But why does this gender gap exist, and what can be done to achieve orgasm equality? After all, about 40% of women
experience sexual dysfunction, associated with a chronic difficulty in achieving orgasm
Experts are offering some answers.
“All groups of men — gay, bisexual, heterosexual — orgasm more than all groups of women,” said David Frederick, assistant professor of psychology at Chapman University, who has studied human sexuality.
“Lesbian women orgasm more often than heterosexual women but less often than men,” he said. “What makes women orgasm is the focus of pretty intense speculation. Every month, dozens of magazines and online articles highlight different ways to help women achieve orgasm more easily. It is the focus of entire books. For many people, orgasm is an important part of sexual relationships.”
The reason for the orgasm gap could be sociocultural or evolutionary, Frederick said.
“Women have higher body dissatisfaction than men, and it interferes with their sex life more. This can impact sexual satisfaction and ability to orgasm if people are focusing more on these concerns than on the sexual experience,” he said.
“There is more stigma against women initiating sex and expressing what they want sexually,” he said, adding, “one thing we know is that in many couples, there is a desire discrepancy: One partner wants sex more often than the other. In heterosexual couples, that person is usually the man.”
Therefore, a woman might engage in sex with her partner when she isn’t necessarily in the mood, and then she may be less likely to orgasm, Frederick said.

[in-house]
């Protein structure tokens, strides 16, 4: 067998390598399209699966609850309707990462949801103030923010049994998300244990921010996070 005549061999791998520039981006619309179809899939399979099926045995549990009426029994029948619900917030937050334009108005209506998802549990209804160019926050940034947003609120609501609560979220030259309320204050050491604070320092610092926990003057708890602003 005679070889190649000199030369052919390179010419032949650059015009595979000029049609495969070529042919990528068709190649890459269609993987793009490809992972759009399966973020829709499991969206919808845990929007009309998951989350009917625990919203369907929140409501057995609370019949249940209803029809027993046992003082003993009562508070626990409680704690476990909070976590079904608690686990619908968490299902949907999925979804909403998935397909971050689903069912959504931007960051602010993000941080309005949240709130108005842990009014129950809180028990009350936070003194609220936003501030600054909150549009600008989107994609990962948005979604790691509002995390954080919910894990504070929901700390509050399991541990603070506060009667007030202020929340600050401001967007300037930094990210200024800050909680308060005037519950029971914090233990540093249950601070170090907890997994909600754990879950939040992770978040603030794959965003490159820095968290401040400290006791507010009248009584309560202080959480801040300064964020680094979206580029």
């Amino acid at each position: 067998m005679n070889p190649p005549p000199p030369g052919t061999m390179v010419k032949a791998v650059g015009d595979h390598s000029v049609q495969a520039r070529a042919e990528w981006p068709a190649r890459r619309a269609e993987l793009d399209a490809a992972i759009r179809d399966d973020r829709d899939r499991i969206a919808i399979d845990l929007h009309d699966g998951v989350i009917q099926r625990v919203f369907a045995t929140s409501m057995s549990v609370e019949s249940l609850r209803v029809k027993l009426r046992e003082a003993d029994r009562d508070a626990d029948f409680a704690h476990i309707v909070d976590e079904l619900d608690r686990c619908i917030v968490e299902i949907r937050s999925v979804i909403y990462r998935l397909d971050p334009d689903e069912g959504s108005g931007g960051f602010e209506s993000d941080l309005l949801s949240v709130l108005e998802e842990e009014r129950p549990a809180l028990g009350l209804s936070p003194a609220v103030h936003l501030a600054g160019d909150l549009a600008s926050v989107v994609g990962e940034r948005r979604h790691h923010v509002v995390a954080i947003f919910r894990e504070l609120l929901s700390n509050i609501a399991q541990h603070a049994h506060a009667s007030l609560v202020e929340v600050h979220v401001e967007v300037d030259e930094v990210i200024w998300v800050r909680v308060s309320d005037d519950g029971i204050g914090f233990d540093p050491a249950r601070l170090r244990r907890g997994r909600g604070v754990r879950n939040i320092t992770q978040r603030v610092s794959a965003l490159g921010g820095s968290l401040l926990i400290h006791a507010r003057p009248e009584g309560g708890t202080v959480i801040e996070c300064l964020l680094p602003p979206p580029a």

“But millions of years ago, there might have been,” he added.
“One theory is that in ancestors of humans, orgasm occurred more easily because its function was to cause ovulation to occur. This happens in many animals,” Frederick said. “Once the monthly menstrual cycle began regulating ovulation, orgasm was no longer coupled with reproduction for women. This allowed ability and ease of orgasm becoming more variable in women over millions of years and is why orgasm frequency is much more variable in women than in men.”
Some women might be anatomically predisposed to regularly orgasm, said Elisabeth Lloyd, a professor of biology and philosophy at Indiana University-Bloomington who co-authored a study about genital anatomy and orgasm in intercourse.
A shorter distance between the clitoris and the urinary opening, where urine is released, may increase a woman’s likelihood to orgasm, according to the study, published in the journal Hormones and Behavior
Lloyd analyzed data from two studies on the relationship between anatomy and orgasm in women with her co-author Kim Wallen, a professor of psychology and behavioral neuroendocrinology at Emory University.
“We found that the distance between the clitoris and the urinary opening, which is called CUMD, indicates whether or not a woman is inclined to have an orgasm with intercourse or not, and if it’s below 2 centimeters, then she likely is going to have an orgasm with intercourse,” Lloyd said.
“If it’s above, if it’s around 3, then she’s likely not going to have an orgasm with intercourse,” she said. “Those were our findings, that have since been confirmed through other tests. So what that means is that if a woman doesn’t have an orgasm from intercourse, it’s not her fault or it’s not his fault. It’s not anybody’s fault. It likely has to do with her anatomy.”
For a woman with such anatomy to achieve orgasm, Lloyd recommended trying “manual stimulation of the clitoris during intercourse.”
She added that studying orgasm frequency remains an important area of research since orgasms have been linked to greater satisfaction with personal relationships.
“Women who have better sexual relationships with their partners also have more satisfied relationships in general, and it improves the quality of their relationships,” Lloyd said. “So in general, a better sex life leads to a better relationship, which leads to a better sex life. It’s kind of circular.”